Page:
Astronomy Now Online

Top Stories

Double asteroid belt in Solar System clone

...Spitzer observations have discerned two rocky asteroid belts and an icy outer ring surrounding our Sun’s doppelgänger Epsilon Eridani that could have been shaped by evolving planets..

read more

Fireball captured by Canadian cameras

...for the second time this year The University of Western Ontario’s Meteor Group has captured rare footage of a meteor streaking across the sky and possibly falling to the ground...

read more

ESA gravity mission slips to 2009

...the launch of Europe’s Gravity field and steady-state Ocean Circulation Explorer (GOCE) has slipped to February 2009 due to ongoing technical faults with its launcher..

read more

Spaceflight Now +

Subscribe to Spaceflight Now Plus for access to our extensive video collections!
How do I sign up?
Video archive

STS-120 day 2 highlights

Flight Day 2 of Discovery's mission focused on heat shield inspections. This movie shows the day's highlights.


STS-120 day 1 highlights

The highlights from shuttle Discovery's launch day are packaged into this movie.


STS-118: Highlights

The STS-118 crew, including Barbara Morgan, narrates its mission highlights film and answers questions in this post-flight presentation.

 Full presentation
 Mission film

STS-120: Rollout to pad

Space shuttle Discovery rolls out of the Vehicle Assembly Building and travels to launch pad 39A for its STS-120 mission.


Dawn leaves Earth

NASA's Dawn space probe launches aboard a Delta 2-Heavy rocket from Cape Canaveral to explore two worlds in the asteroid belt.

 Full coverage

Dawn: Launch preview

These briefings preview the launch and science objectives of NASA's Dawn asteroid orbiter.

 Launch | Science

Become a subscriber
More video

New mineral points to a wetter Mars

Posted: October 30, 2008

NASA's Mars Reconnaissance Orbiter (MRO) has observed a new category of minerals spread across large regions of Mars that point towards prolonged periods of water covering the red planet as recently as two billion years ago.

The new mineral, known as opaline silica, was detected on Mars by both the Spirit rover and by the MRO’s CRISM (Compact Reconnaissance Imaging Spectrometer for Mars) instrument earlier in the year, but in the November issue of the journal Geology, the CRISM team provide authoritative evidence for the presence of widespread opal and not some other water-containing (hydrated) mineral.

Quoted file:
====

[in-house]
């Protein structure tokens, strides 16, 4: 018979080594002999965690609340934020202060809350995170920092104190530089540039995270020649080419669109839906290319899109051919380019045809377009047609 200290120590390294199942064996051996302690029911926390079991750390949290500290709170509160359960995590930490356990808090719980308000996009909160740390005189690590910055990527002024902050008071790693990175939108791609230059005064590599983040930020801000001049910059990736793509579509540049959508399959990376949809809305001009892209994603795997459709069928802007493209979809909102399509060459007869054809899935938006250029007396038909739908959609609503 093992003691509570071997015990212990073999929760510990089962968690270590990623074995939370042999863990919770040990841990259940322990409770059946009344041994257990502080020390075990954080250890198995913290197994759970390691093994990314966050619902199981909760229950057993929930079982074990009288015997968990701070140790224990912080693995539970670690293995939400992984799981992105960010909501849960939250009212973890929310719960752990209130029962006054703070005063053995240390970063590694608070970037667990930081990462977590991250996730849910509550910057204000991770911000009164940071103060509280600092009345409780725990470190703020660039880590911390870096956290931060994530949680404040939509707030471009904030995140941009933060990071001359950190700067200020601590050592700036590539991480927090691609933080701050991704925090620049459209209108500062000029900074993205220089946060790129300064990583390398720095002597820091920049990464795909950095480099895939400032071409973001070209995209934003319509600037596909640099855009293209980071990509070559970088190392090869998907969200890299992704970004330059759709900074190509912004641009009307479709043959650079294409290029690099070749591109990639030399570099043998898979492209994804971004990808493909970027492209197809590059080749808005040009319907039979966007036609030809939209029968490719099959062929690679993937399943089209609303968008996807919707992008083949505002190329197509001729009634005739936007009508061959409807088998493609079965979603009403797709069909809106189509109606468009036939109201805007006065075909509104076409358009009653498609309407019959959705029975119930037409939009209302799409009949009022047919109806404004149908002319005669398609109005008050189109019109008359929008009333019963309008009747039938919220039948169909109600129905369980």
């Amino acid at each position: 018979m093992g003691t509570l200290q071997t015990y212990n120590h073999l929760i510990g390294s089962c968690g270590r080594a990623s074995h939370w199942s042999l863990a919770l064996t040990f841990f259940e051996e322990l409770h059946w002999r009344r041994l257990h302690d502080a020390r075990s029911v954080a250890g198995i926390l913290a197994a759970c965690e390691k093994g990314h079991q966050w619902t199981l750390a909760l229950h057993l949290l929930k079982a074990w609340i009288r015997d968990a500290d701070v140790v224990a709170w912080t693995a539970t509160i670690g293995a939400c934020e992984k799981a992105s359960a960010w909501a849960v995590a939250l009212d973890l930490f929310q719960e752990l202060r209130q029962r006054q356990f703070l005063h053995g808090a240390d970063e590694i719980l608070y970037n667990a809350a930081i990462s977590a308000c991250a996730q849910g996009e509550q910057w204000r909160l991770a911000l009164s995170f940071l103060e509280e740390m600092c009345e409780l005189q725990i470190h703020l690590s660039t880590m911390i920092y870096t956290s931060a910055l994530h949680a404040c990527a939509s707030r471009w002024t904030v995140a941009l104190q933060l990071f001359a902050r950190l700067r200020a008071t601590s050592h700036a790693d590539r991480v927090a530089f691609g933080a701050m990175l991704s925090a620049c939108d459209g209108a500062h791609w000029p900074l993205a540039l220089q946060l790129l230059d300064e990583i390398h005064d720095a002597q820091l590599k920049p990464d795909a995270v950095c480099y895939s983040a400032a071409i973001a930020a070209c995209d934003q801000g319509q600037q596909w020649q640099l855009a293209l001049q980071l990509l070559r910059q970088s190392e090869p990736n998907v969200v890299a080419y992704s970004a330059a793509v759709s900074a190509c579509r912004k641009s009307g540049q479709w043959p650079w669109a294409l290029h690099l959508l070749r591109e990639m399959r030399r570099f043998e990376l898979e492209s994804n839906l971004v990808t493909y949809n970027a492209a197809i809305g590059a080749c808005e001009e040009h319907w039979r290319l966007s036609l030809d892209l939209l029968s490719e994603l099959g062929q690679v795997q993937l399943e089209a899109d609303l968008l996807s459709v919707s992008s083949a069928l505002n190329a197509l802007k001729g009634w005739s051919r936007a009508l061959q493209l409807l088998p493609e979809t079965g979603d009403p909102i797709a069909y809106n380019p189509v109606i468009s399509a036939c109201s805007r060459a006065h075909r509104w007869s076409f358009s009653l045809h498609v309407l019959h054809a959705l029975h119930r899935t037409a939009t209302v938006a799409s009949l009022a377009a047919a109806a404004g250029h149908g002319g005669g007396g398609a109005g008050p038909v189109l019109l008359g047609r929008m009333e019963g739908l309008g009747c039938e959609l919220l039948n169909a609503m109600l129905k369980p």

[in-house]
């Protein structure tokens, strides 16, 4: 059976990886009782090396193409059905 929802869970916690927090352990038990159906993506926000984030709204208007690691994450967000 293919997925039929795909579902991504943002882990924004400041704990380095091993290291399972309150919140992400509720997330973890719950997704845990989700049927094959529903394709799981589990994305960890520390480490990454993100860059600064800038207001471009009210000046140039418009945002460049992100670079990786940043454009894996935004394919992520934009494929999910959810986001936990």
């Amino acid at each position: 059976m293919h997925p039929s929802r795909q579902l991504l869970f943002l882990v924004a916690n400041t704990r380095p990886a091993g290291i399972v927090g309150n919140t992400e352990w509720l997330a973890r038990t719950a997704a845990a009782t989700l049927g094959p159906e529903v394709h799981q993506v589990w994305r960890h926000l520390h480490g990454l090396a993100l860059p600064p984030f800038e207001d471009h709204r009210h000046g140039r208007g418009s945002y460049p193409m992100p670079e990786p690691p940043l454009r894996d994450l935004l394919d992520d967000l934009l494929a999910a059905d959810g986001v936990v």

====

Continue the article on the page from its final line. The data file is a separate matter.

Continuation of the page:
Opal like minerals have been detected in and around the giant Valles Marineris canyon system, appearing as a light-toned cream colour in this false colour image. The presence of opal in this location suggests water was present on the surface of Mars as recently as two billion years ago. Image: NASA/JPL-Caltech/Univ. of Arizona.

“Finding large outcrops of opal (hydrated silica) on Mars is a great discovery because it shows that the opal detected by the Spirit rover is not a unique occurrence and that this material is apparently quite common in some regions of Mars,” says lead author Dr Ralph Milliken of the Jet Propulsion Laboratory. “Also, the presence of opal and other silica-rich minerals has been predicted to exist on Mars by geochemical models, and now we've finally seen evidence of it on the surface from orbit.”

The hydrated mineral deposits are telltale signs of where and when water was present on ancient Mars, and the MRO observations reveal its presence in long outcrops in the relatively young plains outside of the large Valles Marineris canyon system, as well as some locations near dry river channels. “In some places the opal is found with iron sulfates, which tells us that the deposits may have formed from evaporation of very acidic water,” Milliken tells Astronomy Now. “However, in some locations we only see the opal, so in these places the water might not have been as acidic and may have been more favorable for life. Finding opal in these relatively young deposits tells us that there was liquid water on Mars as recently as 2-2.5 billion years ago, which means that the window for life or habitability on Mars has opened up a bit more than we previously thought.”

Until now, only two major groups of hydrated minerals, phyllosilicates and hydrated sulfates, had been observed by spacecraft orbiting Mars. Clay-like phyllosilicates formed more than 3.5 billion years ago where igneous rock came into prolonged contact with water, and are suited to trapping and preserving organic matter. Hydrated sulfates formed from the evaporation of salty and sometimes acidic water. The newly discovered opaline silicates are the youngest of the three types of hydrated minerals and formed where liquid water altered materials created by volcanic activity or meteorite impact on the Martian surface. The variations in the compositions of the minerals suggest that different types of watery environments created them, showing just how diverse conditions on Mars were in the last few billion years.

The key result of the opal discovery is the implication for the duration of water on Mars, and by association, the ‘extra’ time inferred for life to have taken hold on our neighbouring planet. "What's important is that the longer liquid water existed on Mars, the longer the window during which Mars may have supported life," says Milliken. "The opaline silica deposits would be good places to explore to assess the potential for habitability on Mars, especially in these younger terrains."

NASA’s Mars Science Laboratory will launch in 2009 and although the landing site is yet to be decided, it will be targeting sites most likely to yield signs of past life.